I’ve been spending a lot of time lately on a critique site where writers can post work, critique work, discuss writing. And it has been very helpful. It’s made me a more critical reader, more conscious of what I’m reading. But I think that for any writer using a tool like this site, there are two things to watch out for… (Actually, I’m sure there are more and I’ll come up with those as I learn more. For now, I’ve realized these two and have thought a lot about them lately.)

1) Not all rules apply to all kinds of writing. Writers don’t like run-on sentences. But I’m reading We the Animals by Justin Torres, which begins with one of the longest run-on sentences I’ve ever seen. And it’s brilliant. And if he’d posted this work for critique on this very useful site I use, he would have been reamed and called sophomoric and inexperienced. After all, everyone knows that run-ons are bad, right? Not right. Not always. Like the adverb rule I railed about before… no rules of writing are hard and fast. But there are probably best practices. I think the danger of a critique site like this is that we get very comfortable building our ideas of what good writing looks like and then have difficulty accepting someone who is breaking those rules, especially if he or she isn’t an already established and esteemed author. It’s fine for Victor Hugo to spend 100 pages in description at the beginning of Les Miserables, but that would be totally ridiculed if attempted by a fledgling writer working on something new. Start in the action, right? The reader’s not going to sit around for 100 pages for you to paint a scene! You’ll never get it published, Hugo, you silly lout. I think that this kind of blanket criticism leads to more and more people writing in a formulaic way that dumbs down language and limits expression. And that leads us to number 2.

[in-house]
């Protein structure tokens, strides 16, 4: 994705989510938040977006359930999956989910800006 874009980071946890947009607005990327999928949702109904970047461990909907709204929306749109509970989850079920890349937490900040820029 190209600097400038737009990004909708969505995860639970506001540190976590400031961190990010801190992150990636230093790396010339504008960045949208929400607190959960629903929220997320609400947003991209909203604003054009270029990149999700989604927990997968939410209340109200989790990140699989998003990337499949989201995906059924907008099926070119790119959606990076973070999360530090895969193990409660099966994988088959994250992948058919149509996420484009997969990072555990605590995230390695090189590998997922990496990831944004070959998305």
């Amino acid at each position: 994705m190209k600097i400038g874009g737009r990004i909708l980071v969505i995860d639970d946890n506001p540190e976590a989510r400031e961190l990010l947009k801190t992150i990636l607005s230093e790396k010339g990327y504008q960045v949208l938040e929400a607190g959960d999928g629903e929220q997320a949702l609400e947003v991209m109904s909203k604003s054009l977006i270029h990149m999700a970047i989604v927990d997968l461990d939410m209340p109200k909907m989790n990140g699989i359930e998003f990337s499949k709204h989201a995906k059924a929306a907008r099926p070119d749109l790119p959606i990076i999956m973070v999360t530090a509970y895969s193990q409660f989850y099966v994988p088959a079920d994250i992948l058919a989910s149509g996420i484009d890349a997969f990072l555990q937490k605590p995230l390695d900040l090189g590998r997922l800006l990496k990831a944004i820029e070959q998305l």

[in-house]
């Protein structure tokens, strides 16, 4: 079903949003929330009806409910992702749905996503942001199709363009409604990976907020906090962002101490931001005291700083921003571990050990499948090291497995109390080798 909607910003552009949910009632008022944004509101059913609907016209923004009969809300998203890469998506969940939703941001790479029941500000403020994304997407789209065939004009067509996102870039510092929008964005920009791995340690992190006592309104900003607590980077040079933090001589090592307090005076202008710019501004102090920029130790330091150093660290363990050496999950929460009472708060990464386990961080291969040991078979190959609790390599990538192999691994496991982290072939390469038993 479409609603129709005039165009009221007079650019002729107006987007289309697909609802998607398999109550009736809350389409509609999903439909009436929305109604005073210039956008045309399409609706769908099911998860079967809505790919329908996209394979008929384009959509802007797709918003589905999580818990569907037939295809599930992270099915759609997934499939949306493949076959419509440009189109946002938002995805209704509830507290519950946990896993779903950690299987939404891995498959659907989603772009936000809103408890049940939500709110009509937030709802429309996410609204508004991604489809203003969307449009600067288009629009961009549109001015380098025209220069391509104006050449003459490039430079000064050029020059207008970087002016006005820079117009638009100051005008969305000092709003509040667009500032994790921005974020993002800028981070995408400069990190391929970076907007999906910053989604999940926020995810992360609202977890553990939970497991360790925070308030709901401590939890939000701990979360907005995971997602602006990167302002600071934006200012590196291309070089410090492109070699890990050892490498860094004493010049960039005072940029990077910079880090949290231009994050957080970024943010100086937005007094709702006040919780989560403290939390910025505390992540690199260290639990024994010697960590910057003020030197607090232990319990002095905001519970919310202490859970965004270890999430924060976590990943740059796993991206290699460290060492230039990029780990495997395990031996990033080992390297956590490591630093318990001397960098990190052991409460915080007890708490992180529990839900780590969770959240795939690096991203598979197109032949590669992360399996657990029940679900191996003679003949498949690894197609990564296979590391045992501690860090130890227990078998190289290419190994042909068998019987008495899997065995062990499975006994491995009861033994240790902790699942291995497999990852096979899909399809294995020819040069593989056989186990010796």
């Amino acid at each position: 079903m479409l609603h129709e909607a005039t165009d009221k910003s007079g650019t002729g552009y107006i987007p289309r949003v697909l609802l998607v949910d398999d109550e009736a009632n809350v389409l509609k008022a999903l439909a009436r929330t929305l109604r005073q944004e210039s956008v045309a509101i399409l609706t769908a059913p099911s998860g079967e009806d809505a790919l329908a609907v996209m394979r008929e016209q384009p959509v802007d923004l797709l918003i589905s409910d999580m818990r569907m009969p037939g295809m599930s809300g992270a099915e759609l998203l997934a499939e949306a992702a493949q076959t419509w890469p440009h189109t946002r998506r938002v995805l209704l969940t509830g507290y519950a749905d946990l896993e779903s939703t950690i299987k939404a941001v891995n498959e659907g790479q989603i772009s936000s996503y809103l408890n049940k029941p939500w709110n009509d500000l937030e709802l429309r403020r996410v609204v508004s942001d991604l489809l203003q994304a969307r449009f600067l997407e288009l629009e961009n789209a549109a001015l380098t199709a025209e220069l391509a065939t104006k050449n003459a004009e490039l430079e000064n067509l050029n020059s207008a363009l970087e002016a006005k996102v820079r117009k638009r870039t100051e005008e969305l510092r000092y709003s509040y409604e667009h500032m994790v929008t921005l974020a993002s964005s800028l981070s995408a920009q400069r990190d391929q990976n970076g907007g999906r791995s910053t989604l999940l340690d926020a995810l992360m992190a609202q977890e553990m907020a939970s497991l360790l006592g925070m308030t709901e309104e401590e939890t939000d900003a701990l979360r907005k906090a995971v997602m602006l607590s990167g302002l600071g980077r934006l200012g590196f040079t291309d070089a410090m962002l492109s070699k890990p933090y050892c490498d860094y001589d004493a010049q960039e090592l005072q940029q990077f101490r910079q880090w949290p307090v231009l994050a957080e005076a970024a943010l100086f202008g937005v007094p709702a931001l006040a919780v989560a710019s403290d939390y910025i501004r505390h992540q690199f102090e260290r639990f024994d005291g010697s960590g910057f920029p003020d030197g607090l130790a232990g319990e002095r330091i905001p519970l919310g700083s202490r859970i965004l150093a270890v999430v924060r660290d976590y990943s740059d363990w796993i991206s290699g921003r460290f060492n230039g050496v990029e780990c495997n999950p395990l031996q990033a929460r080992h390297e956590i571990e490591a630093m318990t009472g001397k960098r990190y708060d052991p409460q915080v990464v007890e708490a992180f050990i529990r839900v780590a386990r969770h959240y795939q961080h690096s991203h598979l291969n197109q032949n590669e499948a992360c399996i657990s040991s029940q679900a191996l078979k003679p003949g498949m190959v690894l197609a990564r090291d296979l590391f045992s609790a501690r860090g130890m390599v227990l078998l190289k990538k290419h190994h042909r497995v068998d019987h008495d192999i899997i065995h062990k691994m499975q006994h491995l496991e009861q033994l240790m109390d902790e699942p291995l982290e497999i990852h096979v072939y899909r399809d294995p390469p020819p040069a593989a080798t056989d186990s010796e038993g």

2) There are a lot of popular books out there at the moment that are not exactly, um, high art. They are written…but not necessarily well-written. And they’re fun, and a good read, and an enjoyable story. But they are not what “real writers” want to write. I know that because these “real writers” are drinking their coffee, smoking their cigarettes and bemoaning the lack of good writing out there all over the forums at this critique site. They sit back and wallow in their own brilliant and as yet unpublished words and spit venomous threads about the terrible writing getting attention today, about the stupidity of the audience that they themselves have not yet managed to woo. They cry about the failings of the publishing industry, the consumerism of readers, the lack of writers creating “good work” (the same work that they themselves critique on this site and warn about the use of modifiers and run-ons…) I think there is a real danger in this. Should we not be supportive of those who have played the publishing game and won? How does it hurt me to be happy for EL James? Why should I be upset that Charlaine Harris is doing so well? Shouldn’t I take heart that maybe there is a place for my work if theirs has found such receptive readers? I greatly dislike the jealous poison being spewed by would-be great writers about the successes of those who have managed what they have not. Say all you like about JK Rowlings adverb abuse… didn’t we used to celebrate her for bringing literature to a whole generation of kids who we previously believed to be hopelessly illiterate thanks to the advent of computer games and consoles? Isn’t anything that keeps people reading good for all of us?

Just my two cents.